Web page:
Former Formula 1 Team Owner Wants to Develop Flying Taxis by 2022
Stephen Fitzpatrick has hired aerospace and tech experts ranging from Airbus, Boeing, and Rolls-Royce to Martin Jetpack and GE.
While there’s a lot of competition in developing the go-to passenger drone model that can one day conveniently and safely transport clients from one inner-city launchpad to another, Fitzpatrick’s inspiration didn’t stem from an aviation or aerospace background. Rather, it was the understanding that a lot of the components in electric vertical takeoff and landing (eVTOL) vehicles were technologically comparable to those he encountered during his time as an F1 racing team owner.
“The technology we were using in Formula 1 was just too high-spec to be applied to the challenges of the typical road car,” said Fitzpatrick. “What you can get from an F1 engine has more power density per kilo than a jet turbine.”
Fitzpatrick claims aerial eVTOL ride-sharing will arrive in the next four years, and believes the advancements in race car technologies will serve as the foundation for these vehicles to eventually take off. With hybrid powertrains, advancements in electric batteries, and continuous refinement in using lightweight materials to allow for more aerodynamic behavior, the idea is to apply all of this knowledge to the development of sophisticated eVTOL vehicles.
“I saw a business opportunity in applying Formula 1 technology to aviation to transform short-haul travel and make routes like London to Madrid shorter by getting rid of the need to take off from a runway,” Fitzpatrick told Bloomberg. “We expect our piloted vehicles will take people from one city to the next by leaving closer to people’s homes, not necessarily at airports.”
Vertical Aerospace has hired 28 experts from aerospace and technology sectors in the past two years, ranging from Airbus, Boeing, and Rolls-Royce to Martin Jetpack and GE. While the company’s eVTOL project is indeed, a vertical takeoff and landing vehicle, it’s taken a piloted, fixed-wing approach intended to bypass certain regulatory and safety issues. This definitely differentiates Vertical Aerospace from the likes of EHang or Uber, which are aiming at autonomous, unmanned passenger drones, which inherently carry increased safety risks and regulatory hurdles.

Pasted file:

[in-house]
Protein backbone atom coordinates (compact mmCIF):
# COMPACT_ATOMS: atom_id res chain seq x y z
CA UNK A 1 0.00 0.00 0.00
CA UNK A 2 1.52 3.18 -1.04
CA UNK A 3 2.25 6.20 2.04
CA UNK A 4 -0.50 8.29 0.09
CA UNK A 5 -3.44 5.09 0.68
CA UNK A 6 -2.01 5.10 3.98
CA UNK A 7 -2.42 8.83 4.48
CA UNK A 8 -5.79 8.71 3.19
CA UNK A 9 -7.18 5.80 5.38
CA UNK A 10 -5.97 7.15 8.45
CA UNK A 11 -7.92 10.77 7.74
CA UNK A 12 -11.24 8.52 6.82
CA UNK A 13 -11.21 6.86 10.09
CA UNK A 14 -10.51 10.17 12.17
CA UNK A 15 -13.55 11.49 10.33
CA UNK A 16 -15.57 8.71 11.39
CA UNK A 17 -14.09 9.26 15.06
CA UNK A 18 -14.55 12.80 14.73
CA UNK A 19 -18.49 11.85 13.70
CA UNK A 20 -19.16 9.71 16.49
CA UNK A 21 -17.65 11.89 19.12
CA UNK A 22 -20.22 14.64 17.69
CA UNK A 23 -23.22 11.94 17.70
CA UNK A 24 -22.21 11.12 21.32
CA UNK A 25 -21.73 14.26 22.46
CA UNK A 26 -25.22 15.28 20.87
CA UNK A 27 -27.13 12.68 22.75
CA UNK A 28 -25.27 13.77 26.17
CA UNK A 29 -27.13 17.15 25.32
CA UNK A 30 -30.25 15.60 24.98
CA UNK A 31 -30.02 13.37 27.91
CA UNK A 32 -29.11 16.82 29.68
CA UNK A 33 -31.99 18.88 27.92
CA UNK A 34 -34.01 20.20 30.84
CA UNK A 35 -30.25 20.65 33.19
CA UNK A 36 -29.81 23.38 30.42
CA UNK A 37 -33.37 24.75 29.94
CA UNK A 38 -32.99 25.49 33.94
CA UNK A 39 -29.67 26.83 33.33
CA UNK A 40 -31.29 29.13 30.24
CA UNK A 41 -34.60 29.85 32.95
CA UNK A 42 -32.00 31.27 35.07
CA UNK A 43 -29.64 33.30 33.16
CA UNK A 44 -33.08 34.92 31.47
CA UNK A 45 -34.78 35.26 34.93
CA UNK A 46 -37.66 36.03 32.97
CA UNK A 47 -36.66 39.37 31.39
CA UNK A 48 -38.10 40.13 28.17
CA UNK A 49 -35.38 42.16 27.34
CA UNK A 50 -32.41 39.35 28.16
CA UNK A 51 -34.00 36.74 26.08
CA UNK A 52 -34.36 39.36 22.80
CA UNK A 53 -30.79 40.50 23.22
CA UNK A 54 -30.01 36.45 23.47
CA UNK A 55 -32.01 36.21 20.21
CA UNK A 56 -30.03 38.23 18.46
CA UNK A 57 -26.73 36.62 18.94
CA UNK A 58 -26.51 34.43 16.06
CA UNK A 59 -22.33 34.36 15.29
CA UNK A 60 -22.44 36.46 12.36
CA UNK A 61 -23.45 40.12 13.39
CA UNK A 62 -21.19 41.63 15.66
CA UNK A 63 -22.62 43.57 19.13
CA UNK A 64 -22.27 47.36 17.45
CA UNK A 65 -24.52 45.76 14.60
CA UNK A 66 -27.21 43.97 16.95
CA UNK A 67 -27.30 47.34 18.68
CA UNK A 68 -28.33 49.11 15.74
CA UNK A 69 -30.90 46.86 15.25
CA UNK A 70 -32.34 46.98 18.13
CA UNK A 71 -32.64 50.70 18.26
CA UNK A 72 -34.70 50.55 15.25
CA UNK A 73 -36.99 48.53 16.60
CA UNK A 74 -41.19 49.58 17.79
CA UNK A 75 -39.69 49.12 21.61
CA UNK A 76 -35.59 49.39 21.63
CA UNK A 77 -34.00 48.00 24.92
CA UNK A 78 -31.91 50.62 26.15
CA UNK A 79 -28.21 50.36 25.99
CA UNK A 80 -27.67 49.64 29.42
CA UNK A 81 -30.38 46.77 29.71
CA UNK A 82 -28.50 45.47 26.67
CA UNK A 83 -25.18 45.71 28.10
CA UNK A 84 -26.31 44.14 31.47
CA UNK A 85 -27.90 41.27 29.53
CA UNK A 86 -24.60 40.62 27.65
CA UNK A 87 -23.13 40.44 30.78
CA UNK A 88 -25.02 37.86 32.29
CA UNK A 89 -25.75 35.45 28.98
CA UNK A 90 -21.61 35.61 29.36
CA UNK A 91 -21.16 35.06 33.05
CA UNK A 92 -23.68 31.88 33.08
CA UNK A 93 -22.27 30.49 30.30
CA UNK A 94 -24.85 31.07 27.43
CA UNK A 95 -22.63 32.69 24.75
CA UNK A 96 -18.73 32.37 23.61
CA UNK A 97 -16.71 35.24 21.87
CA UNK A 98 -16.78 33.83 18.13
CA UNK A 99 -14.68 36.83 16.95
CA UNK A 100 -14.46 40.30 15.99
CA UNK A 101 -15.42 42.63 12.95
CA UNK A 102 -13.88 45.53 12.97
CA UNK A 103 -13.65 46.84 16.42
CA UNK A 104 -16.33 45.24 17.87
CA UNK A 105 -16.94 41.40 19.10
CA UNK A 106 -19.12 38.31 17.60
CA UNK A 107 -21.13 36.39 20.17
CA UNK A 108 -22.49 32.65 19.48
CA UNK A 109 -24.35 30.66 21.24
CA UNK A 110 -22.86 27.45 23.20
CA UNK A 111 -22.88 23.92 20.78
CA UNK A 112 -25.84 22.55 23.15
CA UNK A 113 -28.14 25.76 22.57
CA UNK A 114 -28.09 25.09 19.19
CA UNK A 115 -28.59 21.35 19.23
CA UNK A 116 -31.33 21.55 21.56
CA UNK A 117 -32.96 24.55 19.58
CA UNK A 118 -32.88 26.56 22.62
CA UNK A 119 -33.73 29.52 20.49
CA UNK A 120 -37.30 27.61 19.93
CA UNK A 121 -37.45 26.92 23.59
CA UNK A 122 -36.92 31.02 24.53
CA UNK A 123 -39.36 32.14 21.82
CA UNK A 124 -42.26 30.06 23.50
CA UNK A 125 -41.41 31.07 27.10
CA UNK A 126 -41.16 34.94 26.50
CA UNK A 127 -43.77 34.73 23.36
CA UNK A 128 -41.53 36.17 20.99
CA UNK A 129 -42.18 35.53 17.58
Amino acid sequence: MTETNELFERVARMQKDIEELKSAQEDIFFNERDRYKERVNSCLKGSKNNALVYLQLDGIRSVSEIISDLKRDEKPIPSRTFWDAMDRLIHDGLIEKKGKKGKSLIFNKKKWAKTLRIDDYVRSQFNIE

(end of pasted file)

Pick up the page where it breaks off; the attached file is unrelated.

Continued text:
“We are investing in all the technology evolution taking place in aerospace but we are trying to apply that to something that is real world and is possible to execute four years out,” said Fitzpatrick. “We are not waiting for huge changes in existing regulations.”
Successful test flights have already been conducted, with Vertical Aerospace aiming squarely at some of the world’s busiest air corridors to trial its project as thoroughly as possible. The company’s eVTOL vehicle can reportedly travel for up to 500 miles as well as no runways necessary for take off or landing. The test flights used a black, four-rotor passenger pod, with the company stating autonomous operations will eventually be strongly considered.
In the end, flying taxi services and standardized passenger drone air traffic have yet to prove themselves as convenient and reliable alternatives to our current transportation ecosystem. While many of us remain skeptical in this nebulous trial phase, companies across the globe seem eager to develop the go-to brand for this modern, futuristic way of traveling within and between cities.